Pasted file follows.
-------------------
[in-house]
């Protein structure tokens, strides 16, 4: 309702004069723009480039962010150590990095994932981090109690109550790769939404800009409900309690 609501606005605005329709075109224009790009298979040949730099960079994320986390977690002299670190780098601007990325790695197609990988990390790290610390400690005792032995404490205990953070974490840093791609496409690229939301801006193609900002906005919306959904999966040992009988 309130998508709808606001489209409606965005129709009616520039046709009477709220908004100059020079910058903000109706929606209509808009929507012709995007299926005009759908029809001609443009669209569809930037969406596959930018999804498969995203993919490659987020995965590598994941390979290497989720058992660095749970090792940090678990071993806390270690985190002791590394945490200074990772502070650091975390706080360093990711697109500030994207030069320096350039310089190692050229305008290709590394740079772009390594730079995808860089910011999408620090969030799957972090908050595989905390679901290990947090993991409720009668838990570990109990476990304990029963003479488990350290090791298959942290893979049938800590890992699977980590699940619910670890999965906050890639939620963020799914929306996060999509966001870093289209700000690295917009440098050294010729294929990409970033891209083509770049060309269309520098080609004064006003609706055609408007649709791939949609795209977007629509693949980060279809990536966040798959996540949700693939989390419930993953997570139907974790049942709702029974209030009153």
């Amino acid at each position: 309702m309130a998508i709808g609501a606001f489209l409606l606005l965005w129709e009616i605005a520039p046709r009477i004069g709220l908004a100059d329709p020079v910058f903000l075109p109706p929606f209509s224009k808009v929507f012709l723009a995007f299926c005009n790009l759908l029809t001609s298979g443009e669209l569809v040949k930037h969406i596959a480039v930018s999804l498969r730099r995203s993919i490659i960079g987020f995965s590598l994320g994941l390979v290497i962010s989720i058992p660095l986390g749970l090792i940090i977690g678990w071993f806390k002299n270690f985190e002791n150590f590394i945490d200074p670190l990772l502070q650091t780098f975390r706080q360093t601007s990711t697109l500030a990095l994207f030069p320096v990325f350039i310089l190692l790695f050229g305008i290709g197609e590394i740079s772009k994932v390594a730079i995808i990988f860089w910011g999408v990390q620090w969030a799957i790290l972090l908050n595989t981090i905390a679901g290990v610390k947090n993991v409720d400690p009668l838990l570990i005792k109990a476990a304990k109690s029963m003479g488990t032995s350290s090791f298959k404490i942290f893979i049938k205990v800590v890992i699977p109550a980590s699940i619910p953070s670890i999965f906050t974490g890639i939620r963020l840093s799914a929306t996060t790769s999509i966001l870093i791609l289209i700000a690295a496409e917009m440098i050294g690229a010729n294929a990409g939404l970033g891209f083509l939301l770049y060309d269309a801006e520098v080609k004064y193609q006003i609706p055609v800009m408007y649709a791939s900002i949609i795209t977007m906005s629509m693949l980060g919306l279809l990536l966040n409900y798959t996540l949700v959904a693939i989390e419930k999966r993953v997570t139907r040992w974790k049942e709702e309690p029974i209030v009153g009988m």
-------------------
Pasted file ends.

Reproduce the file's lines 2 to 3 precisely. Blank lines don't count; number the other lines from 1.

């Protein structure tokens, strides 16, 4: 309702004069723009480039962010150590990095994932981090109690109550790769939404800009409900309690 609501606005605005329709075109224009790009298979040949730099960079994320986390977690002299670190780098601007990325790695197609990988990390790290610390400690005792032995404490205990953070974490840093791609496409690229939301801006193609900002906005919306959904999966040992009988 309130998508709808606001489209409606965005129709009616520039046709009477709220908004100059020079910058903000109706929606209509808009929507012709995007299926005009759908029809001609443009669209569809930037969406596959930018999804498969995203993919490659987020995965590598994941390979290497989720058992660095749970090792940090678990071993806390270690985190002791590394945490200074990772502070650091975390706080360093990711697109500030994207030069320096350039310089190692050229305008290709590394740079772009390594730079995808860089910011999408620090969030799957972090908050595989905390679901290990947090993991409720009668838990570990109990476990304990029963003479488990350290090791298959942290893979049938800590890992699977980590699940619910670890999965906050890639939620963020799914929306996060999509966001870093289209700000690295917009440098050294010729294929990409970033891209083509770049060309269309520098080609004064006003609706055609408007649709791939949609795209977007629509693949980060279809990536966040798959996540949700693939989390419930993953997570139907974790049942709702029974209030009153």
């Amino acid at each position: 309702m309130a998508i709808g609501a606001f489209l409606l606005l965005w129709e009616i605005a520039p046709r009477i004069g709220l908004a100059d329709p020079v910058f903000l075109p109706p929606f209509s224009k808009v929507f012709l723009a995007f299926c005009n790009l759908l029809t001609s298979g443009e669209l569809v040949k930037h969406i596959a480039v930018s999804l498969r730099r995203s993919i490659i960079g987020f995965s590598l994320g994941l390979v290497i962010s989720i058992p660095l986390g749970l090792i940090i977690g678990w071993f806390k002299n270690f985190e002791n150590f590394i945490d200074p670190l990772l502070q650091t780098f975390r706080q360093t601007s990711t697109l500030a990095l994207f030069p320096v990325f350039i310089l190692l790695f050229g305008i290709g197609e590394i740079s772009k994932v390594a730079i995808i990988f860089w910011g999408v990390q620090w969030a799957i790290l972090l908050n595989t981090i905390a679901g290990v610390k947090n993991v409720d400690p009668l838990l570990i005792k109990a476990a304990k109690s029963m003479g488990t032995s350290s090791f298959k404490i942290f893979i049938k205990v800590v890992i699977p109550a980590s699940i619910p953070s670890i999965f906050t974490g890639i939620r963020l840093s799914a929306t996060t790769s999509i966001l870093i791609l289209i700000a690295a496409e917009m440098i050294g690229a010729n294929a990409g939404l970033g891209f083509l939301l770049y060309d269309a801006e520098v080609k004064y193609q006003i609706p055609v800009m408007y649709a791939s900002i949609i795209t977007m906005s629509m693949l980060g919306l279809l990536l966040n409900y798959t996540l949700v959904a693939i989390e419930k999966r993953v997570t139907r040992w974790k049942e709702e309690p029974i209030v009153g009988m």